Monday, August 13, 2007

On Born in the USA, Bruce Springsteen Springs Eternal




















...I've had cuts from this LP on me for years on cassette and burned on CDS, when I got my shite digitized I scooped some of it's tunage in that Greatest Hits joint but it was just until a couple of days ago that I realized the import of what this, Bruce Springsteen's 7th LP at that point, meant when it dropped back in the summer of 1984...hard to believe it's been 23 years...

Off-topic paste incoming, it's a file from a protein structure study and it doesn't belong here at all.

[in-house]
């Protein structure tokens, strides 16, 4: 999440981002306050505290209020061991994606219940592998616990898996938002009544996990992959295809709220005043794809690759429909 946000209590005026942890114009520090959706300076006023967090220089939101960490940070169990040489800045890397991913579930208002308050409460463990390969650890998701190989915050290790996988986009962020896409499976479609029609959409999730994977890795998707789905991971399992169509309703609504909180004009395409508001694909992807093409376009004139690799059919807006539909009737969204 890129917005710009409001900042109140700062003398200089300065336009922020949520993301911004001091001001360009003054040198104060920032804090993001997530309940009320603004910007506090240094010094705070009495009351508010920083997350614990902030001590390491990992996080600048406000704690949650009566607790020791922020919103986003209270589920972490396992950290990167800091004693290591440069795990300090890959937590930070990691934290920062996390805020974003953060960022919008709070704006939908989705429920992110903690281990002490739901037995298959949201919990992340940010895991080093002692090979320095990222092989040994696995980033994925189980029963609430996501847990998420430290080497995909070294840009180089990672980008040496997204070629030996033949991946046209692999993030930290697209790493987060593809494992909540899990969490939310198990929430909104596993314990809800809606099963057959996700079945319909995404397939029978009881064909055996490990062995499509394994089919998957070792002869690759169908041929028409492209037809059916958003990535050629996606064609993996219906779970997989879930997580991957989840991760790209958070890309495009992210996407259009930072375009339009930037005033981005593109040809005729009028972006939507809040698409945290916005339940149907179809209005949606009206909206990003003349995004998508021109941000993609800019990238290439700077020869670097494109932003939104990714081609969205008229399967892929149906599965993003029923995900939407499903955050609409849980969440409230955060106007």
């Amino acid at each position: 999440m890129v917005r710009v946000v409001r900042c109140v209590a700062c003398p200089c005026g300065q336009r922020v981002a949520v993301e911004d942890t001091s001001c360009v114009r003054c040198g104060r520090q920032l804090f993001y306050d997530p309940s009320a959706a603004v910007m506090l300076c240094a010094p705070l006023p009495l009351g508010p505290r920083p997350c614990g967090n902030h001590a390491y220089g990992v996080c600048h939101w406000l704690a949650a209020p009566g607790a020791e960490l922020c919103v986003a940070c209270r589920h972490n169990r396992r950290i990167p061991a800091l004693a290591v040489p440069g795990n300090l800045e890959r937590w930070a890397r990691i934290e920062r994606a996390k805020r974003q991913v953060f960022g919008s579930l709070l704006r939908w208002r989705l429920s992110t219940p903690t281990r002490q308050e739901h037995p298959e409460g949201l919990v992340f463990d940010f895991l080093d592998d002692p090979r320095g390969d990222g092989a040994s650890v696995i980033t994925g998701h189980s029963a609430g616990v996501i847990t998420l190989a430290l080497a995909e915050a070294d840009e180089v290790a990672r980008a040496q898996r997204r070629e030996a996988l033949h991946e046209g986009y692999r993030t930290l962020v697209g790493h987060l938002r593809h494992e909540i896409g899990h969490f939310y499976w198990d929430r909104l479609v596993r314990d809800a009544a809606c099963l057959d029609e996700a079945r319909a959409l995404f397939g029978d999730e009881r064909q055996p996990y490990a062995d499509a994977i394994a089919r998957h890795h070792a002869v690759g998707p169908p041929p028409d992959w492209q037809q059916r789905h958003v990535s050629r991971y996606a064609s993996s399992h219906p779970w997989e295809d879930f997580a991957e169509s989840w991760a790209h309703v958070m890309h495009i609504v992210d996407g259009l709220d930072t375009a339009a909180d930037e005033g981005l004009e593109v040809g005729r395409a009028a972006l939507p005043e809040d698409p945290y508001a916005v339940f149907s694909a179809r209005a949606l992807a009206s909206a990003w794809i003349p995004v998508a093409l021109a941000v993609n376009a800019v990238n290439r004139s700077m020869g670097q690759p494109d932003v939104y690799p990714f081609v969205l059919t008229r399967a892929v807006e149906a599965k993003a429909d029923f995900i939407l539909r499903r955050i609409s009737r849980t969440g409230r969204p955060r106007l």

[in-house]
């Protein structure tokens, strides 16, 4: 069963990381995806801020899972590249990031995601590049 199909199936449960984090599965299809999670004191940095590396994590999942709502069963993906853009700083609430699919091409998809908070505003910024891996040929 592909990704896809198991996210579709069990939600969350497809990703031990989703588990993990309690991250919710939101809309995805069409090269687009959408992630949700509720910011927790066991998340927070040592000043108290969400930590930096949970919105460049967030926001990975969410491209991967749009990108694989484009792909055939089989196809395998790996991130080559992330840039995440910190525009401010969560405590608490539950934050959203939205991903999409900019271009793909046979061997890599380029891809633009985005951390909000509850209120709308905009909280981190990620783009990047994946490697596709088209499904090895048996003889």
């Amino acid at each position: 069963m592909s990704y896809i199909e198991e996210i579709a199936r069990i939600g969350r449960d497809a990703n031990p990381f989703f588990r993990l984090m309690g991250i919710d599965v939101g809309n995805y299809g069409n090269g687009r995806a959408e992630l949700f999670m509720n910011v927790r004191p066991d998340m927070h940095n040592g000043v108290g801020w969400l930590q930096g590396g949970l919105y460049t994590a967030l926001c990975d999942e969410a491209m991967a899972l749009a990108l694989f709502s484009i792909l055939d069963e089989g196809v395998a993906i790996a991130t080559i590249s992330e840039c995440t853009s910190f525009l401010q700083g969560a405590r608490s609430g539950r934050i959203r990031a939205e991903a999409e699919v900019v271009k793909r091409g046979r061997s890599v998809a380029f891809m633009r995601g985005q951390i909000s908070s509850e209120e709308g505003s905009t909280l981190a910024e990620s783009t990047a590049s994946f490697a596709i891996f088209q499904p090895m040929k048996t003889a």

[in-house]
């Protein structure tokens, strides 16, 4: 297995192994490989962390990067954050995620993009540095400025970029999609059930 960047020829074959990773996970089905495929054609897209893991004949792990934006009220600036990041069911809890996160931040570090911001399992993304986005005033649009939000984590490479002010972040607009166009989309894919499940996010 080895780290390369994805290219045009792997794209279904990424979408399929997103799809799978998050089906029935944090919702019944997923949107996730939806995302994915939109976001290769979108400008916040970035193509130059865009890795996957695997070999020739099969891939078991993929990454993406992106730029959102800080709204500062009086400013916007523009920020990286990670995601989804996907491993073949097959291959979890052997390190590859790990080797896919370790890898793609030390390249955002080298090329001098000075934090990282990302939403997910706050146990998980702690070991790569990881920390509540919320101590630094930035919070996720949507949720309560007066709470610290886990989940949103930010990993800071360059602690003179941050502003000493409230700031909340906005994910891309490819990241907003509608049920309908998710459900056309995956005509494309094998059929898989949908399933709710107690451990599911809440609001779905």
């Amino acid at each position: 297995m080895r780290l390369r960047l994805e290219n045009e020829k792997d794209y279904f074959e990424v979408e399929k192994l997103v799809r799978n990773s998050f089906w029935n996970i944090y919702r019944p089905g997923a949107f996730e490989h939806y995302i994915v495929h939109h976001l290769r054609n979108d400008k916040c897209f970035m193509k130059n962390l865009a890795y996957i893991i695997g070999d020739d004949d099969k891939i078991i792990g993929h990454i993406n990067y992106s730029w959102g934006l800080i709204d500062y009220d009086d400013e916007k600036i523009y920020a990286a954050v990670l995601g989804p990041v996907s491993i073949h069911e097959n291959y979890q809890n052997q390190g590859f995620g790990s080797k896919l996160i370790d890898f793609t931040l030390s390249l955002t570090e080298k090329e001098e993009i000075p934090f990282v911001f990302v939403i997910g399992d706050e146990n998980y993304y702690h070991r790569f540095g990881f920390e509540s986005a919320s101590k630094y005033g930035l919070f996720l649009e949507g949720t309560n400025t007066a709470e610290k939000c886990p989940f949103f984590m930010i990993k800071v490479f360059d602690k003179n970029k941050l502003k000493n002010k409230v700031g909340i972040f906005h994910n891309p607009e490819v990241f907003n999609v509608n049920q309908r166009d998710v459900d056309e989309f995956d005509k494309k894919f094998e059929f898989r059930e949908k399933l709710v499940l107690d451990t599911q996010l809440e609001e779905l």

...this was the joint that made me double back and take another look at the earlier stuff with a clearer lens, er, ear... it was hard for me to grasp a lot of what was being written between the lines of the lyrics on tunes like "Downbound Train" and "Working on the Highway" and "Darlington County"...I wasn't stupid, either and there was a palpable shift in the way earthly things were going, obvious even to a kid...I hadn't been anywhere yet and if I'd started believing what people were telling me (stop writing in your journal, listening to that "jungle music", rock, and learn a shop trade), I'd probably still be there doing something less than fulfilling, creatively or otherwise...but I'm not...this was back when you sat down with an album and read all the lyrics/ credits in the jacket as you listened and learned...ain't music grand?...